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From juvenile hall to a master’s degree: how one professor’s influence changed a student’s life

There’s a sign in Professor Dr. Don Stanley’s office on campus that reads:  “My job is to comfort the disturbed and to disturb the comfortable.” 

 

“I see teaching in that light,” he said. “Most of us are here for the opportunity to make a difference in somebody’s life,” Dr. Stanley added, “and one of the greatest rewards I can imagine is a note or a phone call from a student years after they’ve left Lone Star College-North Harris, letting me know they’ve built a good life for themselves.”

 

One of those students, Lynn Langmead, found herself in Dr. Don Stanley’s psychology class.

 

 “Lynn had enrolled in general psychology back in the 1980s,” the professor recalled. “After class one day, she came in to talk to me…and I’ve found, over the years, there are some students who really need–and want–to talk. During our conversations, I learned she was coming from a difficult family background. She was having difficulty coping with her losses, her situation, and, at some point, Lynn became an adopted daughter, informally of course.”

 

Dr. Stanley, in his third decade as professor of psychology at Lone Star College-North Harris, remembered the talented-but-troubled young woman. Her father and her brother had committed suicide. Her best friend had been killed. Her mother had money problems. After her father’s death, the youngster acted out her angst by skipping school, stealing, and spray painting graffiti on school buildings. But, rather than heeding her frenzied cry for help, her teachers labeled her a “habitual problem” and she eventually landed in juvenile detention.

 

Life was a mess.

 

 “As a kid, I was ready to die…that’s all I wanted,” remembered Lynn Langmead, now a forensics and investigational photographer who divides her time between Houston and assignments on both coasts. “And, if I didn’t have the courage to kill myself, I was certainly trying to accomplish it with drugs and alcohol.”

 

“He put me under his wing,” she said. “He stepped from behind his lectern, saw my situation and took an interest. I mean he really cared…and were it not for him and a few other teachers along the way, I would have been dead in a ditch before my 21st birthday.”     

 

The now successful photographer, whose work has been featured in several gallery exhibitions, affirms the professor’s role in her success in completing two associate’s degrees. “I kept changing my major, so I had enough credits for two degrees–but because of Dr. Stanley and others who took the time to listen–and care about me, I completed my courses and went back to Sam Houston State University where I earned degrees in criminal justice and forensic photography.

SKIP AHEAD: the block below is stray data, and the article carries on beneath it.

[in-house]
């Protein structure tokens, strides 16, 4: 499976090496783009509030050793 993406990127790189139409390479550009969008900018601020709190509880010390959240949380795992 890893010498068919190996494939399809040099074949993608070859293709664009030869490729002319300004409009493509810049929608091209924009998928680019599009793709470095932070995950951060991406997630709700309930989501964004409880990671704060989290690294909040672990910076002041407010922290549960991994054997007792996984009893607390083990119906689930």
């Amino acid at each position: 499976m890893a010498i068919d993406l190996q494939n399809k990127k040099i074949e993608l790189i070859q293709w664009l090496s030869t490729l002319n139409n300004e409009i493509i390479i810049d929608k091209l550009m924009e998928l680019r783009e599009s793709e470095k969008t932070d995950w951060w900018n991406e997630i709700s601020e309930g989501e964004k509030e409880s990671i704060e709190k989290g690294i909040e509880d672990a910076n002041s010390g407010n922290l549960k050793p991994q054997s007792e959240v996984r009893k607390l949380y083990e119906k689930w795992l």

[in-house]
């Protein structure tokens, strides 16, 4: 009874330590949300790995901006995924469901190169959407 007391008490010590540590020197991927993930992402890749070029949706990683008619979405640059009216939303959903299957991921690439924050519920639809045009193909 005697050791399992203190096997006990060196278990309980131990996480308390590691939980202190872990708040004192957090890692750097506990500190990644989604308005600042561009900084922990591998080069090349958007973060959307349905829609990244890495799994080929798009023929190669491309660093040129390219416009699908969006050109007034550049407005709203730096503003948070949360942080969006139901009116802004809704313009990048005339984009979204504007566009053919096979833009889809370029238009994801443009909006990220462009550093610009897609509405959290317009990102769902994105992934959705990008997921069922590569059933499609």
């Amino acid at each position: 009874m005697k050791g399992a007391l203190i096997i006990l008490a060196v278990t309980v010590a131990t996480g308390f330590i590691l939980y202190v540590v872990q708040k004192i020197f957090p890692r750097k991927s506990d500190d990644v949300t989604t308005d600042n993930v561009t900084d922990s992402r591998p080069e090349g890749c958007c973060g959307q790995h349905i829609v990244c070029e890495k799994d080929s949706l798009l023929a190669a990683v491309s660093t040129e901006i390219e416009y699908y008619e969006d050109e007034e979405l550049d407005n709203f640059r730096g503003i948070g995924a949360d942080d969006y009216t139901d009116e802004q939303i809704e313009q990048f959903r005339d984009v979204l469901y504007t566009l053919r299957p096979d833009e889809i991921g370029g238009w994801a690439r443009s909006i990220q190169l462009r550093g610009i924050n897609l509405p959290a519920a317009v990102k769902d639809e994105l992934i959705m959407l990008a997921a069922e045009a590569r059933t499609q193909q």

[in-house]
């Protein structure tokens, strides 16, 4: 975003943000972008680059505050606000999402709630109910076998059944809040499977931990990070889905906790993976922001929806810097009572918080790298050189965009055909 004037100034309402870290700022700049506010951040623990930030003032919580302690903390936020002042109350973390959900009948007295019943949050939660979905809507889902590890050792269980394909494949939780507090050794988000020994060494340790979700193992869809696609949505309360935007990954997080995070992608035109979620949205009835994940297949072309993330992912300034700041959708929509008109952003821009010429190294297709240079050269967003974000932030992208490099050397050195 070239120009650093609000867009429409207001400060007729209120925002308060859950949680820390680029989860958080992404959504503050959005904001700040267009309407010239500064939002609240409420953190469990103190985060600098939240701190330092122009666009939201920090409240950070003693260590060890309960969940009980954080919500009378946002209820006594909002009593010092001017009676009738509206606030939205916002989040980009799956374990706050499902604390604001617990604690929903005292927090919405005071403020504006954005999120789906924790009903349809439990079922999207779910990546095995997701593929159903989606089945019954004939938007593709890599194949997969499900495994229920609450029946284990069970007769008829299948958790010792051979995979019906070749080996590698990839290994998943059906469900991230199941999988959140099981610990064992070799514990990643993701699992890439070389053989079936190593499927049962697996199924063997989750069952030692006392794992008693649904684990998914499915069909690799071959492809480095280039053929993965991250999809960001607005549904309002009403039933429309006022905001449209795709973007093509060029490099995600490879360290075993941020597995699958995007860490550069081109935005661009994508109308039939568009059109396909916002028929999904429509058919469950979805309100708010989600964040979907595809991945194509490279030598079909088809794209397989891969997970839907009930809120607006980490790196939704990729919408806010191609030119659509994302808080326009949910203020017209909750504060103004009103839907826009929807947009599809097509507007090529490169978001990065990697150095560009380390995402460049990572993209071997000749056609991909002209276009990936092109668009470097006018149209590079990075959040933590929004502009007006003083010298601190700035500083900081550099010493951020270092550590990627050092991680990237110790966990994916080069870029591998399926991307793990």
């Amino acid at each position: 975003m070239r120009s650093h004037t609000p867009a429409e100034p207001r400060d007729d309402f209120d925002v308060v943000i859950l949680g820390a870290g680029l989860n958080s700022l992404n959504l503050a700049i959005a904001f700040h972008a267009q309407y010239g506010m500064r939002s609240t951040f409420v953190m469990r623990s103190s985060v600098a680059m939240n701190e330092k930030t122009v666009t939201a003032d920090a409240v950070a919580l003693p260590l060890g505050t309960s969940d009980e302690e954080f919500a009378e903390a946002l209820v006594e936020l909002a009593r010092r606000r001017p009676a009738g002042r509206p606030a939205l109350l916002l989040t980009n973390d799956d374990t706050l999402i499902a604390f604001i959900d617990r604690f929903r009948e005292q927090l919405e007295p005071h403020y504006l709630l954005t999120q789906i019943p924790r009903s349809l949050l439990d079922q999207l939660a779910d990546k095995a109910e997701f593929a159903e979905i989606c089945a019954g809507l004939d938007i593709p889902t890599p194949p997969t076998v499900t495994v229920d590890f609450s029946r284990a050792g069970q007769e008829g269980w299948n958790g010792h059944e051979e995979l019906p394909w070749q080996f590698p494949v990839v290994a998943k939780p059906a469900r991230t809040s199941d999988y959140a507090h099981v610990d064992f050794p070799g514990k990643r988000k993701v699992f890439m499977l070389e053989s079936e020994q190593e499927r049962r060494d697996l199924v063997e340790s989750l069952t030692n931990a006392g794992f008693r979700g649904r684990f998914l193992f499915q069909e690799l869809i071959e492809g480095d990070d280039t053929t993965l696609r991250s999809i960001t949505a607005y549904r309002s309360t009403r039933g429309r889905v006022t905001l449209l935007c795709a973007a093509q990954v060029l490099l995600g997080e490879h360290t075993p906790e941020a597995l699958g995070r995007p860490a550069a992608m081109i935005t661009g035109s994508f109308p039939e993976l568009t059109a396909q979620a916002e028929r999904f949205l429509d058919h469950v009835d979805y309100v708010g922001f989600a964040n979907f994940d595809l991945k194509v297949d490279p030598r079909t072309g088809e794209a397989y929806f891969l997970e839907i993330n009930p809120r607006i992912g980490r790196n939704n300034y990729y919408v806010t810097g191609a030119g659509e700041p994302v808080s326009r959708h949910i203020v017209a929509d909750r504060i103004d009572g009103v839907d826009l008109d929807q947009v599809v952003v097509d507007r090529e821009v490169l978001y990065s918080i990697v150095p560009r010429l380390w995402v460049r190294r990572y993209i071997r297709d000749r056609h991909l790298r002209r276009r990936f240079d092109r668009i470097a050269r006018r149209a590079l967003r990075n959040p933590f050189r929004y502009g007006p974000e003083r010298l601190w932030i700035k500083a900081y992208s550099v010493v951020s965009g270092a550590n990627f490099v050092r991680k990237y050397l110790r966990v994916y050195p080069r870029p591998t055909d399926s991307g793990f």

“I struggled in my studies,” Langmead admitted, “because of the time I spent at the detention hall where very little time was spent teaching and learning. At Lone Star College-North Harris, a math teacher -- Charlotte Champagne–tutored me in algebra at her house after class because I’d had no math. It’s still amazing to me that I was fortunate enough to have Dr. Stanley and other professors really care about helping me succeed. These teachers also showed me there was another way…a better way.

 

During her 17 years as an employee for Continental Airlines, Langmead enjoyed flight benefits that allowed her to do various photography assignments as well as forensics photography for a Houston company specializing in mass casualty management. Langmead’s photography has since gained recognition in several national calendars and the National Photography Institute. Through her work, her passion and life goal is to educate children in the importance of the preservation and protection of the environment and global wildlife.

 

“I want to give back, to help kids...like people helped me at a very impressionable time in my life,” she explained. “I still have great people–like Don Stanley–in my life. I just wish every kid, but especially troubled ones, instinctively knew that life does get better…and if you wait, it gets better the next day.”

 

 “Here I am, almost 30 years later–fortunate enough to be working in Beverly Hills and it’s due to Dr. Stanley, Charlotte Champagne, and some very other special teachers. But, Dr. Stanley was right there to listen when I tried to give up…and I’ve never forgotten him–on birthdays, Christmas and Father’s Day. In a way, he took on this teacher-father role and, frankly, I was surprised people wanted to help me because of what happened to me in high school. But, I know I wouldn’t be where I am today, were it not for him.”

 

 To see some of Langmead’s photography visit: http://www.photographybylynn.com/.

 

Lone Star College-North Harris is located at 2700 W.W. Thorne Drive, one-half mile south of FM 1960 East, between Aldine-Westfield and Hardy Roads. For more information about the college, call 281.618.5400 or visit: NorthHarris.LoneStar.edu.

 

Lone Star College System consists of five colleges including LSC-CyFair, LSC-Kingwood, LSC-Montgomery, LSC-North Harris, and LSC-Tomball, six centers, LSC-University Center, LSC-University Park, Lone Star Corporate College, and LSC-Online. With more than 51,000 students in credit classes last fall, LSCS is the largest institution of higher education in the Houston area and third largest community college system in Texas. To learn more, visit LoneStar.edu.                                               

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Oct. 9, 2009

 

FOR IMMEDIATE RELEASE 

 

Media Contact:

C.C. Sutphen

281.618.5425, desk

281.639.6381, cell